No individual data on agricultural holdings or holders shall be disclosed in any way. Materials set for publication are only aggregated statistical tables at the level of the Kingdom, the administrative regions and the major cities. 

First: Preparing the results set for publishing:

In this stage, GaStat uploads data results from the agricultural production survey database. It then prepares publication tables and graphics for the data and indicators, and adds description and methodology information as seen in this Bulletin. These are prepared in both Arabic and English. 

Second: Preparing media material and announcing the bulletin’s release date:

After announcing the bulletin’s release date on its official website at the beginning of the calendar year, GaStat prepares the required media materials to announce the bulletin’s release on all media outlets, as well as its various social media platforms. The announcement will be made on the date set for publication. The bulletin will be published on the official website in various templates of open data in Excel format which will be available on the website’s statistics library. This guarantees its circulation and access to all clients and parties interested in housing statistics.

Third: Communicating with clients and providing them with the bulletin:

GaStat pays great importance to communicating with clients who use its data. Therefore, GaStat contacts clients upon the release of the agricultural production survey bulletin to provide them with it. GaStat also receives questions and enquiries from clients regarding the bulletin and its results through various communication channels. Clients can contact GaStat to request data. Questions and inquiries are received via: 

  • GaStat’s official website: www.stats.gov.sa 
  • GaStat’s official email: info@stats.gov.sa
  • Client support email: cs@stats.gov.sa
  • Visiting GaStat’s headquarters in Riyadh or one of its branches in the regions of the Kingdom.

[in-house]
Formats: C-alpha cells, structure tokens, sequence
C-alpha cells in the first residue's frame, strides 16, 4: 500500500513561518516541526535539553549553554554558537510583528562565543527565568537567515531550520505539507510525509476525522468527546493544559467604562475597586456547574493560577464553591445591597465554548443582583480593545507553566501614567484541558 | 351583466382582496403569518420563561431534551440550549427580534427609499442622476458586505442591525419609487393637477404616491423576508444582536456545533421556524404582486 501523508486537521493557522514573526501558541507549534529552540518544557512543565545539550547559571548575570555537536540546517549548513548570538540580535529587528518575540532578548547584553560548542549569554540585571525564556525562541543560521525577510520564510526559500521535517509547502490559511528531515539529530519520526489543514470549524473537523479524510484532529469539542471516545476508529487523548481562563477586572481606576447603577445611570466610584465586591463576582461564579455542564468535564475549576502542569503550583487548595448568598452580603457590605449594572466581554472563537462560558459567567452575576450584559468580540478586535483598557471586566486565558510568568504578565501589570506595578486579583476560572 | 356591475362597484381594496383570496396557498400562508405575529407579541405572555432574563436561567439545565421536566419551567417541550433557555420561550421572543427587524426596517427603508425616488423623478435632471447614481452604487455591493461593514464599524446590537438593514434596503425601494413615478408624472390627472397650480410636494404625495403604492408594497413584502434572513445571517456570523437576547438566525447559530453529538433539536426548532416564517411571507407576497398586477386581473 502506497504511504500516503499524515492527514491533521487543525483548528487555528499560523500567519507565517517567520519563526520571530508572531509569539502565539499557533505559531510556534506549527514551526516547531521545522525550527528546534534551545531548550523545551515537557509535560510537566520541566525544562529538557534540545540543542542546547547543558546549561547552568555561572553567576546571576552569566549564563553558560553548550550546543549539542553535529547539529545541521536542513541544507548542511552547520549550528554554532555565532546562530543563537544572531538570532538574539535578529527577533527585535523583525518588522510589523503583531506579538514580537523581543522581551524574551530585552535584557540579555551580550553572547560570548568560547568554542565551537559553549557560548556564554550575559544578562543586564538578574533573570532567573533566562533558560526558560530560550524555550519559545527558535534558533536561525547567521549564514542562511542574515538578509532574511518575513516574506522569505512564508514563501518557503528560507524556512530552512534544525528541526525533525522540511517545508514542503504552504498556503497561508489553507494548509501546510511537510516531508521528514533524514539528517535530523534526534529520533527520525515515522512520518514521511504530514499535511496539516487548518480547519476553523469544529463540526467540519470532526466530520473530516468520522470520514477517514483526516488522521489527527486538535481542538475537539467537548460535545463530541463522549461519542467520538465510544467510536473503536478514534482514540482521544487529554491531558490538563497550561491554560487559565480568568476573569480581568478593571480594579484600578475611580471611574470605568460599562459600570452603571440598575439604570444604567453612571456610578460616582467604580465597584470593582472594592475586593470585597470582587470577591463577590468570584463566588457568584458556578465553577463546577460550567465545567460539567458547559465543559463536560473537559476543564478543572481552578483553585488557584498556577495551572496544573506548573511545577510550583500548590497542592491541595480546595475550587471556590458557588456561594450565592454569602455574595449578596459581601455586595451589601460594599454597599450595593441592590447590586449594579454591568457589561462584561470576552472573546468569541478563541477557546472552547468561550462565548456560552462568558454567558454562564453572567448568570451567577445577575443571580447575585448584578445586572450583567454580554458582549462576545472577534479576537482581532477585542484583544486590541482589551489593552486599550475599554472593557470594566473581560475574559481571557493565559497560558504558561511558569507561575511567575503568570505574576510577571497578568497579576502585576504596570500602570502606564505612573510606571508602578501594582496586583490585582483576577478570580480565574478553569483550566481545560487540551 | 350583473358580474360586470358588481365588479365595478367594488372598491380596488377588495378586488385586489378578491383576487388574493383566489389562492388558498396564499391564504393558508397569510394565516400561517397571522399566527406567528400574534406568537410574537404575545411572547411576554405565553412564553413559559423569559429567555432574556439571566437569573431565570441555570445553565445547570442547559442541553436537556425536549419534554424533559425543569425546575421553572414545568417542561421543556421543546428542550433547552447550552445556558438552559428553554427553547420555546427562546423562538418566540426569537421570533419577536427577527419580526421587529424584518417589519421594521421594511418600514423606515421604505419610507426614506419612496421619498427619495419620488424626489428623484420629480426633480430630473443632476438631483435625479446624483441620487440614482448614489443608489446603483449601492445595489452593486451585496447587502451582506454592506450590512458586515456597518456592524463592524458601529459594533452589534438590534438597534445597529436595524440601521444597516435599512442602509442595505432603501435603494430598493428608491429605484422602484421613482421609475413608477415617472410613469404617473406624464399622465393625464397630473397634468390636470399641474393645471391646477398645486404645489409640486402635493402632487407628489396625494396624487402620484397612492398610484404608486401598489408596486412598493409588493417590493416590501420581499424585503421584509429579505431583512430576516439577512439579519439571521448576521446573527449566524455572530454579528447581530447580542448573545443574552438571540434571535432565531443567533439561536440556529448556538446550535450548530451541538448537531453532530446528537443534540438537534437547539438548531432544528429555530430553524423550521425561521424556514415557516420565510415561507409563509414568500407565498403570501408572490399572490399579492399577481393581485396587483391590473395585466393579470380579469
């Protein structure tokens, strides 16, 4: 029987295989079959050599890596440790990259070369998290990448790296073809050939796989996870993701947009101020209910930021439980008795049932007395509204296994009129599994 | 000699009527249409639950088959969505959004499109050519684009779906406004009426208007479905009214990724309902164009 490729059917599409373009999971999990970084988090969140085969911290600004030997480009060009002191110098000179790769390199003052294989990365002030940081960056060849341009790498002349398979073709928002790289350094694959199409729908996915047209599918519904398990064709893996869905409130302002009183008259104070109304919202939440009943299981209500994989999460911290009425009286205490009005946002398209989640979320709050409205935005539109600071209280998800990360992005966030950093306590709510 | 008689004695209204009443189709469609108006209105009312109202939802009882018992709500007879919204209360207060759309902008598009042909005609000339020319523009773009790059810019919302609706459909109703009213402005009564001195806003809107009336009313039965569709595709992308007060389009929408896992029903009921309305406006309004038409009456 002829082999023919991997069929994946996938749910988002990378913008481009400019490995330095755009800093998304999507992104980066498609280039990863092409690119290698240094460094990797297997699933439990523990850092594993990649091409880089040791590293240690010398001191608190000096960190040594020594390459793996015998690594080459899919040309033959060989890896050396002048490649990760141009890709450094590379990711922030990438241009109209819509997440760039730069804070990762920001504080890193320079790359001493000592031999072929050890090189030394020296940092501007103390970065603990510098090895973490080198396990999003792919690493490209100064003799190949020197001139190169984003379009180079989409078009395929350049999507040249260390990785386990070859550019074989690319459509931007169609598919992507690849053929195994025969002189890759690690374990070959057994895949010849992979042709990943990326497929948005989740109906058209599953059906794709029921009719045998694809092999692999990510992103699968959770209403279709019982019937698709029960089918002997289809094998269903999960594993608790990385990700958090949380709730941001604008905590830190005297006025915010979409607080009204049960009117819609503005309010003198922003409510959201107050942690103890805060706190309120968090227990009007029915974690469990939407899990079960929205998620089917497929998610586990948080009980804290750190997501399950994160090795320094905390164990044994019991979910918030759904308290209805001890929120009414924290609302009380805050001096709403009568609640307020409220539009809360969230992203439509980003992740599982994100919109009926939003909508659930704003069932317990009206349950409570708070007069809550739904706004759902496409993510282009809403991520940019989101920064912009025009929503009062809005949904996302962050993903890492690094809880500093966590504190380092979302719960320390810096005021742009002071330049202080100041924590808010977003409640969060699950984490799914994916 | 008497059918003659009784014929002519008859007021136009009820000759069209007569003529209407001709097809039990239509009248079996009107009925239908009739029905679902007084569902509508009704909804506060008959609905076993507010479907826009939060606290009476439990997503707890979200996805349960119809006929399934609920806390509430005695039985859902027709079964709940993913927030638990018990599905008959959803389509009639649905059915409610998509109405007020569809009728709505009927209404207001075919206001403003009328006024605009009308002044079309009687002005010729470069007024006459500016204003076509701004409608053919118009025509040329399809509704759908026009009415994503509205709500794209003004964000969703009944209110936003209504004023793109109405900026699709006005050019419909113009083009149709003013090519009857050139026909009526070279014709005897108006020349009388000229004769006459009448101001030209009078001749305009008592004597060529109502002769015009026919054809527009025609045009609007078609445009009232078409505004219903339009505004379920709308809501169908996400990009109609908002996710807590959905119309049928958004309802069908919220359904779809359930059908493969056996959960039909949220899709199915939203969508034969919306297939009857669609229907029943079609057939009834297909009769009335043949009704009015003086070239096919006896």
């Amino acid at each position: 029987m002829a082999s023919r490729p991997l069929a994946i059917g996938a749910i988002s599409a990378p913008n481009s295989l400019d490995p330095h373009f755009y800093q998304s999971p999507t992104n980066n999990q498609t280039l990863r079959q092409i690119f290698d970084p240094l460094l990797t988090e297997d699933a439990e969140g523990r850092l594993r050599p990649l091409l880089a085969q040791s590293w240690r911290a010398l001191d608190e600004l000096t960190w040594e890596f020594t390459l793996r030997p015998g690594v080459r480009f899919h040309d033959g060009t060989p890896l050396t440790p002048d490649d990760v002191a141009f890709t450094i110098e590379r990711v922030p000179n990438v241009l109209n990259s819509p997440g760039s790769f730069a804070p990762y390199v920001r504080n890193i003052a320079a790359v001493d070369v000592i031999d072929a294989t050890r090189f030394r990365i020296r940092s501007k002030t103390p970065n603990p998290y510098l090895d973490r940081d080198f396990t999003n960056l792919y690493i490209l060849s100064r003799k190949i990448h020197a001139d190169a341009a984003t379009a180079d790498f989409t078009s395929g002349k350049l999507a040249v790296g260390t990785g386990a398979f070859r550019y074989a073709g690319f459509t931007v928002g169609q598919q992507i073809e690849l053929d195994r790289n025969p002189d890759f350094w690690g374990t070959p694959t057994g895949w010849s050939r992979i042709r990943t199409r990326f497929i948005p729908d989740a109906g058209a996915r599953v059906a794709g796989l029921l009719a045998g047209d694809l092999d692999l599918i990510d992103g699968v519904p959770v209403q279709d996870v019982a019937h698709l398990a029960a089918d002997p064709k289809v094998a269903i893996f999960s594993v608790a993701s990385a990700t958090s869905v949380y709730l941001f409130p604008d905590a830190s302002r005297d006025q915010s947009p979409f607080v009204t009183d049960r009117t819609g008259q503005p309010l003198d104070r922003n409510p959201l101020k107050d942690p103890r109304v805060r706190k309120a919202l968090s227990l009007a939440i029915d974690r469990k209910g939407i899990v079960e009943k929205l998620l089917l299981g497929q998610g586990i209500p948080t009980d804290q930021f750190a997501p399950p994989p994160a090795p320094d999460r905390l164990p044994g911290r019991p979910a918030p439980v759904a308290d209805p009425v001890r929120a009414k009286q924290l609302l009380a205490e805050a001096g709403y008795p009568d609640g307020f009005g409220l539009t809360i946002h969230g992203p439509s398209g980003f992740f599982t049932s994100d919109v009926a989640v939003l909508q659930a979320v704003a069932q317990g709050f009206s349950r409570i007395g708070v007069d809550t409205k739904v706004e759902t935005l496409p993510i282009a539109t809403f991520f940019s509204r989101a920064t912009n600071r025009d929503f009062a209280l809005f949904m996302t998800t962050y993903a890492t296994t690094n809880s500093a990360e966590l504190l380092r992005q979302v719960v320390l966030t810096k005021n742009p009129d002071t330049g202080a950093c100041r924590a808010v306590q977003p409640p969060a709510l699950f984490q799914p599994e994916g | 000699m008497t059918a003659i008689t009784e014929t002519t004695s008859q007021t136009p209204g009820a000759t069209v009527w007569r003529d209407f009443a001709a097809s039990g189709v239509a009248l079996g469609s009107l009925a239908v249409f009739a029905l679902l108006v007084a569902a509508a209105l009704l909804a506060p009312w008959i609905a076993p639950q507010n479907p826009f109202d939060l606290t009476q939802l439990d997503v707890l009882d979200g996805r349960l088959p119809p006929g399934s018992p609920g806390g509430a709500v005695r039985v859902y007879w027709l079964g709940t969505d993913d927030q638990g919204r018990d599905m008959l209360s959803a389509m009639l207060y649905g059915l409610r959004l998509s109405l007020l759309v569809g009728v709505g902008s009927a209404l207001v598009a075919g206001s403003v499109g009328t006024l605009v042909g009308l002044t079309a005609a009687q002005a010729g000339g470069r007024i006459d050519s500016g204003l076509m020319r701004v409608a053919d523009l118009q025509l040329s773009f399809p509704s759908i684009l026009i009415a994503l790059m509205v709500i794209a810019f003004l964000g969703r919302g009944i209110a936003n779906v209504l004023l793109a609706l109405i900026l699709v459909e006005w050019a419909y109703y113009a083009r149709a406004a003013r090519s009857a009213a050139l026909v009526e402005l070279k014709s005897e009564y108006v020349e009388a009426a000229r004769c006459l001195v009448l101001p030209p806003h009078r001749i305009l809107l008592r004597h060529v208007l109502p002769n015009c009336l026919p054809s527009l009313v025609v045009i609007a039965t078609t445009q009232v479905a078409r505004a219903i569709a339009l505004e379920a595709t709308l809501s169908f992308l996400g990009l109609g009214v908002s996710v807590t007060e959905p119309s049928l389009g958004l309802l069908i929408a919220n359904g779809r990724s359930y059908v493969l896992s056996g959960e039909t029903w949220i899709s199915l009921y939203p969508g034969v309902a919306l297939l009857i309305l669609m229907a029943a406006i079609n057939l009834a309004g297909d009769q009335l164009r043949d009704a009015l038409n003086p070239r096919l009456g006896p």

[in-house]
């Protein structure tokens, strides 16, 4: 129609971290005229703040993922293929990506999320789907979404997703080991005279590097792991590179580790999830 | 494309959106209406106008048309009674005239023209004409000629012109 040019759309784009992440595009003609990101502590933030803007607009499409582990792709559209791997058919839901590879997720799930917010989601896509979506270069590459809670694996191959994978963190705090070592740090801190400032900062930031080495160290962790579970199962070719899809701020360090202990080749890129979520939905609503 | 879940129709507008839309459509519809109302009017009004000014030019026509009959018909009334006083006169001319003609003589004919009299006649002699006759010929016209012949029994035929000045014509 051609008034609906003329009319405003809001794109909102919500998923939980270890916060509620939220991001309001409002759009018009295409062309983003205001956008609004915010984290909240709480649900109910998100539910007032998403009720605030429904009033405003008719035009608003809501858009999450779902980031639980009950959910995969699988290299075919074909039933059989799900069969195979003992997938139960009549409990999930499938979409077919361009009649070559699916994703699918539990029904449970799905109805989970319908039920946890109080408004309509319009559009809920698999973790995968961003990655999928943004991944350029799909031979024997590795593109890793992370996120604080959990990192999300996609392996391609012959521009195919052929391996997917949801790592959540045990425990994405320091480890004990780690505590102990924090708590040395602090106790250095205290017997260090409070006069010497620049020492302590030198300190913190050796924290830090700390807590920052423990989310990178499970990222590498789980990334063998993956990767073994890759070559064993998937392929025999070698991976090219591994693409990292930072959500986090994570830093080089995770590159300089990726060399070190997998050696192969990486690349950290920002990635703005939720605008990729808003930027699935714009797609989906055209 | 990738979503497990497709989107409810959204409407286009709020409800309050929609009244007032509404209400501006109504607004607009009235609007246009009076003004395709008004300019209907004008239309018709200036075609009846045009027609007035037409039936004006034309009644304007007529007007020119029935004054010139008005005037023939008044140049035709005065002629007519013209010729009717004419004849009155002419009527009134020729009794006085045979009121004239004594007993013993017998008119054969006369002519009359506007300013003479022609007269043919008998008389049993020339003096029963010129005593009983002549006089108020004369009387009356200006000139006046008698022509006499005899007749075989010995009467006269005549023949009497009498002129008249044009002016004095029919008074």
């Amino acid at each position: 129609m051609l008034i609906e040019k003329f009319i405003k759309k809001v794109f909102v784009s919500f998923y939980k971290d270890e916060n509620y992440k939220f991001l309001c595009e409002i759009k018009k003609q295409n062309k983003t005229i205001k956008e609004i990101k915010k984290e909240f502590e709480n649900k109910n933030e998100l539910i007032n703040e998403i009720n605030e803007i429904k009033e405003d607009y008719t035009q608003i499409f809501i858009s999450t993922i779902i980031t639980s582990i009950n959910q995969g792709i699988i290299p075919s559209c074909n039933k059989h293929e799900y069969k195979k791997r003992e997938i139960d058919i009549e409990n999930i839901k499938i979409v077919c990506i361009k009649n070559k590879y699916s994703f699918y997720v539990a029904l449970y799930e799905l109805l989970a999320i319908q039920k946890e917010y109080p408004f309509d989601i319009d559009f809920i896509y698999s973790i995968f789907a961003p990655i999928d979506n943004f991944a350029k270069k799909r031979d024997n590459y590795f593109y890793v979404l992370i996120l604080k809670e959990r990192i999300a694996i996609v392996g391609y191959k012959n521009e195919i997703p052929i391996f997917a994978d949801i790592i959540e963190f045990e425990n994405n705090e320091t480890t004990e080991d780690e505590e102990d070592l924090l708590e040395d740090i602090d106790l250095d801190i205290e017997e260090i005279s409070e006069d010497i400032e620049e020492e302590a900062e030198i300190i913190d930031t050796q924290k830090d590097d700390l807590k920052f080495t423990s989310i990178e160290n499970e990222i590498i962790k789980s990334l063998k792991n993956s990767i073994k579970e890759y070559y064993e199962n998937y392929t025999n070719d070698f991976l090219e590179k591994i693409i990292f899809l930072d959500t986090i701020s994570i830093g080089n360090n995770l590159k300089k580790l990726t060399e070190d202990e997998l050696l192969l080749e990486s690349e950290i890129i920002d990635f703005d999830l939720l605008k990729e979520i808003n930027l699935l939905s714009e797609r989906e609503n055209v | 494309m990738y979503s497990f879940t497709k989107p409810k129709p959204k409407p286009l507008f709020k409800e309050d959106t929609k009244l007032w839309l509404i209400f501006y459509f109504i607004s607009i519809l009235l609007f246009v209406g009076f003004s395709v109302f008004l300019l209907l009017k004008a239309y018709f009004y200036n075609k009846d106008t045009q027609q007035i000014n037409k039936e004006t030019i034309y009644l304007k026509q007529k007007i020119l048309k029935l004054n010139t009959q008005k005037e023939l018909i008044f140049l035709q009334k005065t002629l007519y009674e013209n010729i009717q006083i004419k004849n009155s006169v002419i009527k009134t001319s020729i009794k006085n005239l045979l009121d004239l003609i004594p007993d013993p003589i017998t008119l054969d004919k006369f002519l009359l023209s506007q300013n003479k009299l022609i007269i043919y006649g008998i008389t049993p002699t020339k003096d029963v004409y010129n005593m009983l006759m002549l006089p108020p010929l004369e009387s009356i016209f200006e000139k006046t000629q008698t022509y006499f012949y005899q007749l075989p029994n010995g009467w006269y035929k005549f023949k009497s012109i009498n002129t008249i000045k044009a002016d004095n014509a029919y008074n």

• Official Letters.
  • By statistical phone: (920020081).

Fourth: Published Content Preservation:

GaStat’s Documents and Archives Center stored and archived the data of this bulletin to refer to it at any time upon request. GaStat took that step out of its awareness of the importance of electronically preserving this data to easily refer to it whenever needed. 

 

After the bulletin is released and received by all GaStat’s clients, the clients are contacted again in this stage which allows for assessing the whole statistical process that was carried out, with the aim of constant improvement to obtain high-quality data. The improvements may include  methodologies, processes, systems, statistical researchers’ skill and statistical frameworks. This stage is done in collaboration with data users and GaStat’s clients through a number of steps:

First: Collecting measurable assessment inputs:

Main comments and remarks are collected and documented from their sources at all stages, including those collected and documented during the collection stage, such as: comments and remarks presented by data collectors and their field supervisors, in addition to data collected and documented during the evaluation stage such as the remarks deduced by specialists concerned with reviewing, checking and analyzing data collected from the field. Finally, comments and remarks presented by data users are collected and documented after publication, in addition to what is being monitored via media outlets or the clients’ remarks which GaStat receives through its main channels.

Second: Evaluation procedure:

Collected assessment inputs are analyzed, and the results of this analysis are compared with pre-anticipated results. Accordingly, potential improvements and solutions are identified and discussed with experts and concerned parties. During this stage, the clients’ use of the results of the Agricultural Production Survey and their satisfaction with it are measured. Based on that, recommendations are developed to enhance the quality of the results of the next Agricultural Production Survey bulletins.

 

A comprehensive stage that spans over all the stages of producing the agricultural production survey bulletin. This stage determines the general production plan, including the feasibility study, risk management, means of funding, disbursement mechanisms, as well as developing performance indicators, quality parameters, human resources map necessary for production, following up on the execution of tasks assigned to all departments in every stage, and making reports to ensure that the GaStat fulfills its commitments towards its clients.